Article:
Because these are essentially photographic tools, it makes sense to mention some of the aspects implemented. In addition to the 50.6 megapixel full-frame image sensor and Dual DIGIC 6 Image Processors, both cameras include a 61-Point High Density Reticular AF array including up to 41 cross-type AF points and EOS iTR AF for high precision autofocus. They also include the EOS Scene Detection system featuring a 150,000-pixel RGB+IR 252-zone metering sensor that provides enhanced precision and performance.
In support of such a high-resolution imaging sensor, the EOS 5DS and EOS 5DS R cameras were designed to minimize camera shake and significantly improve stability via a reinforced chassis, baseplate and tripod lug to improve rigidity. Canon also re-designed the mirror vibration control system to help reduce mirror bounce and camera shake. To help maximize stability and minimize vibrations, Canon added a new Arbitrary Release Time Lag Setting in Mirror Lock mode in both models. In addition to the standard setting (press the shutter button once to lock the mirror, then again to release the shutter), the EOS 5DS and EOS 5DS R cameras offer new setting intervals of 1/8, 1/4, 1/2, one and two seconds, releasing the shutter after the selected preset delay, allowing potential camera vibration to dissipate before shutter release.
Like the EOS 7D Mark II, the EOS 5DS and EOS 5DS R cameras feature an advanced AE system that can detect and compensate for flickering light sources such as sodium vapor lamps that are often used in gymnasiums and auditoriums. When enabled, this anti-flicker system automatically adjusts shutter release timing to help reduce disparities in exposure and color especially during continuous shooting. And new Auto White Balance settings include Ambience Priority and White Priority (for use when shooting under tungsten lighting).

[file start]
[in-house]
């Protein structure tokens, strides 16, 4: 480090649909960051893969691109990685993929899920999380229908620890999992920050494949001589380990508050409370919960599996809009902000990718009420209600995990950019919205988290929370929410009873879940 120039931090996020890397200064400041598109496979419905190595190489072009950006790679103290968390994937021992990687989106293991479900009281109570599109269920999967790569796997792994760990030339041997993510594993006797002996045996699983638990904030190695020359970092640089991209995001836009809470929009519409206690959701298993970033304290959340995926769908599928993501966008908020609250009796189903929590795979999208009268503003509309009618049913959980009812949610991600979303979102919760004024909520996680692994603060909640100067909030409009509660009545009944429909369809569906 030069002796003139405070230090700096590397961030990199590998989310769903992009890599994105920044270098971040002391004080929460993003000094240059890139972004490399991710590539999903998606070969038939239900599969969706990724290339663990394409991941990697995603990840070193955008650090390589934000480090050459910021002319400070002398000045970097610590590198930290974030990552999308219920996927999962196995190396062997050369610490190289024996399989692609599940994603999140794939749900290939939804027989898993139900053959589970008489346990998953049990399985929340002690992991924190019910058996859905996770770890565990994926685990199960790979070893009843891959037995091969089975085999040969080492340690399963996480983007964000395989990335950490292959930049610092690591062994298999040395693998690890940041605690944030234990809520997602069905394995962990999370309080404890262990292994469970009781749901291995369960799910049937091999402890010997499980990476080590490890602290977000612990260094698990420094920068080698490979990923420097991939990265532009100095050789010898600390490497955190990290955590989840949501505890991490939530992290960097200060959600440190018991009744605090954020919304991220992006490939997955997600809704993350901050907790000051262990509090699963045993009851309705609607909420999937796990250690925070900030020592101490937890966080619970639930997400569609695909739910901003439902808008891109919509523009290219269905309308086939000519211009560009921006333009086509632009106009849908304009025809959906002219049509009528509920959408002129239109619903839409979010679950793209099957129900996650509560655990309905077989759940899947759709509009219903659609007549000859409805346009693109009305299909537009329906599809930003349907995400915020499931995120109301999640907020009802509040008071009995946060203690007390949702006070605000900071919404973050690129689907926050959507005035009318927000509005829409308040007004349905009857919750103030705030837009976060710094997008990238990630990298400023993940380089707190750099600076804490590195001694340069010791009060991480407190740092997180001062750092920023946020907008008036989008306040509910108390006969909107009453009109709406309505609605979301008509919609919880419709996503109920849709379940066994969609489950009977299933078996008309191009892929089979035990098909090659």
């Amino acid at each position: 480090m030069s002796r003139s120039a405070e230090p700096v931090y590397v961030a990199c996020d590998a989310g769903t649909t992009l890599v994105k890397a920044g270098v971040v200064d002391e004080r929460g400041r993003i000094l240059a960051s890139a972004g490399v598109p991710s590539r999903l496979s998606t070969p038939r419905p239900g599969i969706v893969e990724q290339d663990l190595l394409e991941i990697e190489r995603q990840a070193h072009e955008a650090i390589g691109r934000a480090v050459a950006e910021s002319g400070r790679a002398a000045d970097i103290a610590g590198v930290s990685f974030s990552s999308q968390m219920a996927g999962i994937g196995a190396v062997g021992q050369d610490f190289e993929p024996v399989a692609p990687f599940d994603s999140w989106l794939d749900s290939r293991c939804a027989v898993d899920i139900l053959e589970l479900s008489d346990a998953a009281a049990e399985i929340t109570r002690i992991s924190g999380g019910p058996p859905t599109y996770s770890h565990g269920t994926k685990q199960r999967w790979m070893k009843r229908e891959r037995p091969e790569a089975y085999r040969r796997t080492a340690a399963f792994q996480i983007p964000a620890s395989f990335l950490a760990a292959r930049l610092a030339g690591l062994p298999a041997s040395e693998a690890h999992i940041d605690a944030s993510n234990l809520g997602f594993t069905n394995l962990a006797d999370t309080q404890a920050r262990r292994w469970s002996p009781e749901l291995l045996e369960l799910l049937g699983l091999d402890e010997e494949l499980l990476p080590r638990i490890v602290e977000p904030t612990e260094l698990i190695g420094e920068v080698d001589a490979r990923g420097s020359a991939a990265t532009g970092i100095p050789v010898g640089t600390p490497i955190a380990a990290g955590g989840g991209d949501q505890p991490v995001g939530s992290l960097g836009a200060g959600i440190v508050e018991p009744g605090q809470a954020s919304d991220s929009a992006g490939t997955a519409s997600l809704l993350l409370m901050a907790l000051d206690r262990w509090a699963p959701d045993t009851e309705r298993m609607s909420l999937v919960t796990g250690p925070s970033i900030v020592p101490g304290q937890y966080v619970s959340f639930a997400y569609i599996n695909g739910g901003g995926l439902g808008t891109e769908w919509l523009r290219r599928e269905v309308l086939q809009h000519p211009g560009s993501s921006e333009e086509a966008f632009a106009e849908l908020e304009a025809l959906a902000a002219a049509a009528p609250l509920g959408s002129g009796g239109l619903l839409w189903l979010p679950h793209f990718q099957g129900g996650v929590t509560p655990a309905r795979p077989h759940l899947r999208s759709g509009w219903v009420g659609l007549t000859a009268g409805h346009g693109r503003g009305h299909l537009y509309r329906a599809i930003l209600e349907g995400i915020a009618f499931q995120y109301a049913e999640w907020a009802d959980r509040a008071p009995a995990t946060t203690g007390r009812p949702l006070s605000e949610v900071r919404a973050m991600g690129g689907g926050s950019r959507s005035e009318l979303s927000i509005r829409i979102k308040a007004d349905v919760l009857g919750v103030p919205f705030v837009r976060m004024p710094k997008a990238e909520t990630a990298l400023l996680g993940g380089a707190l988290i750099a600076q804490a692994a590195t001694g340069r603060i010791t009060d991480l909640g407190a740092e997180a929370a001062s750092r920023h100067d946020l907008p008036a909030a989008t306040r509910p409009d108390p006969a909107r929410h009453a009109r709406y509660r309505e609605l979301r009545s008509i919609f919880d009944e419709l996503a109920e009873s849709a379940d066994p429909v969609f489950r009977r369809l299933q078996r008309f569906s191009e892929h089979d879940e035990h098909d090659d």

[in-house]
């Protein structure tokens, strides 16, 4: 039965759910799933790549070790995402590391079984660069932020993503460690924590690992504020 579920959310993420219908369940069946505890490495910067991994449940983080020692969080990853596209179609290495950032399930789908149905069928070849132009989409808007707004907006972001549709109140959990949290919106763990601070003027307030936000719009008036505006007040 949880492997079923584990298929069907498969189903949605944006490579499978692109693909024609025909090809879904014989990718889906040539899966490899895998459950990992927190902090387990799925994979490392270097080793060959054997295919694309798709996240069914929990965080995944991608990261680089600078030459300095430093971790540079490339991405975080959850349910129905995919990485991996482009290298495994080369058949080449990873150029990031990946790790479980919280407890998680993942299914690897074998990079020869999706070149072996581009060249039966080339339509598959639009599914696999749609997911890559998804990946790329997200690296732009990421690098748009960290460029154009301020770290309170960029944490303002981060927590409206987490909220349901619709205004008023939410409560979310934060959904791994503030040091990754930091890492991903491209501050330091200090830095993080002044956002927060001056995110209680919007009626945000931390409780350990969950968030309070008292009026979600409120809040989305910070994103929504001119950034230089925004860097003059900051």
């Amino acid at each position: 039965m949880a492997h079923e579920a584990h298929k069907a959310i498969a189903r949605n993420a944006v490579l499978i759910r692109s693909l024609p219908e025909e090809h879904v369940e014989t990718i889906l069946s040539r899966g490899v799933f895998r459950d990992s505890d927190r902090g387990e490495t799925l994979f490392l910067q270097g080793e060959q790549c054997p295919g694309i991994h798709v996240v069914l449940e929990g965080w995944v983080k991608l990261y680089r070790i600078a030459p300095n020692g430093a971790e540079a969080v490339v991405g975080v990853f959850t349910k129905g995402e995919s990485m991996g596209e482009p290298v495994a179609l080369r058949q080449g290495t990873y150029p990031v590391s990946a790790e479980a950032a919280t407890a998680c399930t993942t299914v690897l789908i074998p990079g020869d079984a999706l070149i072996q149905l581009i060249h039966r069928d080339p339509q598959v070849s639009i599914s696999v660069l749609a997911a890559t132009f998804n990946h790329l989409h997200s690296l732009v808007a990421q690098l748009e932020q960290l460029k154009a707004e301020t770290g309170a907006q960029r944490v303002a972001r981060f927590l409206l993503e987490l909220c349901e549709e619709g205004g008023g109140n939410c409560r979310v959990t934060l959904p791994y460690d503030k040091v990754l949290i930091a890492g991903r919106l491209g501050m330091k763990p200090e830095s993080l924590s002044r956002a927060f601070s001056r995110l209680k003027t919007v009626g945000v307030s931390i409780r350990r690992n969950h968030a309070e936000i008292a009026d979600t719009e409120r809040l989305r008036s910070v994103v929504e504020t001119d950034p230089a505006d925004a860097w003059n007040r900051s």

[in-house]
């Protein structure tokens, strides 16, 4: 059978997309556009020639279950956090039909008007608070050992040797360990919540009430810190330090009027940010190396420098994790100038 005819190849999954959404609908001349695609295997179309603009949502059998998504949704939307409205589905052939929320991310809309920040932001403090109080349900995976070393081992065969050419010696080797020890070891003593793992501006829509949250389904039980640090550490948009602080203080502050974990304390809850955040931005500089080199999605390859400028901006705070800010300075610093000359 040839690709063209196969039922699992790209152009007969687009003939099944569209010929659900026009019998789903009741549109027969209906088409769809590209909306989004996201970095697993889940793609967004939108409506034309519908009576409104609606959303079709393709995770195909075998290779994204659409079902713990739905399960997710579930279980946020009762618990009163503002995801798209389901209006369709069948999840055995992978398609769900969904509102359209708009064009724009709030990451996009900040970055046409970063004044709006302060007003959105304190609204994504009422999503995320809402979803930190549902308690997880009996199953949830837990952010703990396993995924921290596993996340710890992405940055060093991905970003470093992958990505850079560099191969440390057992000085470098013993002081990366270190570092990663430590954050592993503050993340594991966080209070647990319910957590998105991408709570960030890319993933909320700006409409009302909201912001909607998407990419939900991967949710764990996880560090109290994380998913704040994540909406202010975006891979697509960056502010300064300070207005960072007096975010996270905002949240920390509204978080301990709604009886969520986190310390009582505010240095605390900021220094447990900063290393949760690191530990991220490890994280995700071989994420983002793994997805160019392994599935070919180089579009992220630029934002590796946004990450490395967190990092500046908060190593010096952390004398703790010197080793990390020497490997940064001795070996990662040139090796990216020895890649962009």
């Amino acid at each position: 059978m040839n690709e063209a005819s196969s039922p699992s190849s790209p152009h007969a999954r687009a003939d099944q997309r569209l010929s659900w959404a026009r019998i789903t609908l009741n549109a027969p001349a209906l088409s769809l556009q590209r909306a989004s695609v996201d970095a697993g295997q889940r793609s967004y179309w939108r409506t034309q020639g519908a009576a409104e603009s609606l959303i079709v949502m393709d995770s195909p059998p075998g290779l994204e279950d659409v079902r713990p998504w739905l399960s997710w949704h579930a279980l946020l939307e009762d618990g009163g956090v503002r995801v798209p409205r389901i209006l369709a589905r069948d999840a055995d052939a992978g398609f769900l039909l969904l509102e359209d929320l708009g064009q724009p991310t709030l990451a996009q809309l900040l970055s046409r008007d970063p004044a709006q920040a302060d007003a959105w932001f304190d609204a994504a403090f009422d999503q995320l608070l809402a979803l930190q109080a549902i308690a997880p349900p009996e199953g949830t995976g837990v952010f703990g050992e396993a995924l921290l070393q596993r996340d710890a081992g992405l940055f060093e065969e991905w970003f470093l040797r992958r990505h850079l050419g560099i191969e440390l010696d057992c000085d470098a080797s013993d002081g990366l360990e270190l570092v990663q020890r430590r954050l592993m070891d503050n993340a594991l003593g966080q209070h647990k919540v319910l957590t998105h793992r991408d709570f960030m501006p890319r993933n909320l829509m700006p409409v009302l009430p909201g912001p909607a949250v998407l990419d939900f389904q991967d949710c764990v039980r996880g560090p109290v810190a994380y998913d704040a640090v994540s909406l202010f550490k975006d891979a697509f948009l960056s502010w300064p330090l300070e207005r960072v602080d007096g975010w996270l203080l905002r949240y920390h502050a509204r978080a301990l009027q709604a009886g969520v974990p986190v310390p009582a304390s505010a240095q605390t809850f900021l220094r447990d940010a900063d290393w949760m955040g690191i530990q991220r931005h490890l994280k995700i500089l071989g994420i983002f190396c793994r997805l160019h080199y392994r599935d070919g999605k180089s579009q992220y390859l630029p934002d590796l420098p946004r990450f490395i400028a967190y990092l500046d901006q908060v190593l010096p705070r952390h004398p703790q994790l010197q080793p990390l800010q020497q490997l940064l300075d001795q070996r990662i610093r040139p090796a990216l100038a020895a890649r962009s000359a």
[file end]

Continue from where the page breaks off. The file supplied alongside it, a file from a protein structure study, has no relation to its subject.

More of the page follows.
Conceived for commercial, studio, portrait, landscape and architectural photography, or anyone looking for an affordable alternative to medium format, the ultra-high resolution of these new modelsis interesting for photographers and cinematographers, who will appreciate improved custom controls including a built-in intervalometer and bulb timer to enable the capture of time-lapse images and long-exposure images. These features are ideal for recording fireworks, star trails, sunrises and more.
“Canon is always looking to deliver the absolute best in image quality and push our technology to the limits. These cameras deliver on that pledge, providing photographers with two new incredible tools that will enable them to make the most out of every shoot,” said Yuichi Ishizuka, president and COO, Canon U.S.A., Inc. “As photography becomes more specialized and more images are captured than ever before, the burden is on the photography equipment to keep up with the demands of today’s artistic talents. These new camera models will provide many photographers with new options to deliver their vision to clients, fans, and the world.”
The EOS 5DS and EOS 5DS R cameras feature dual card slots for CF and SD memory cards, including Ultra High Speed (UHS-1) SD cards. Built to last, the cameras also feature a shutter durability rating up to 150,000 cycles, the same as the EOS 5D Mark III.
The EOS 5DS and EOS 5DS R Digital SLR cameras are scheduled to be available through authorized Canon dealers in June 2015 for estimated retail prices of $3,699.00 and $3,899.00 for the body only, respectively.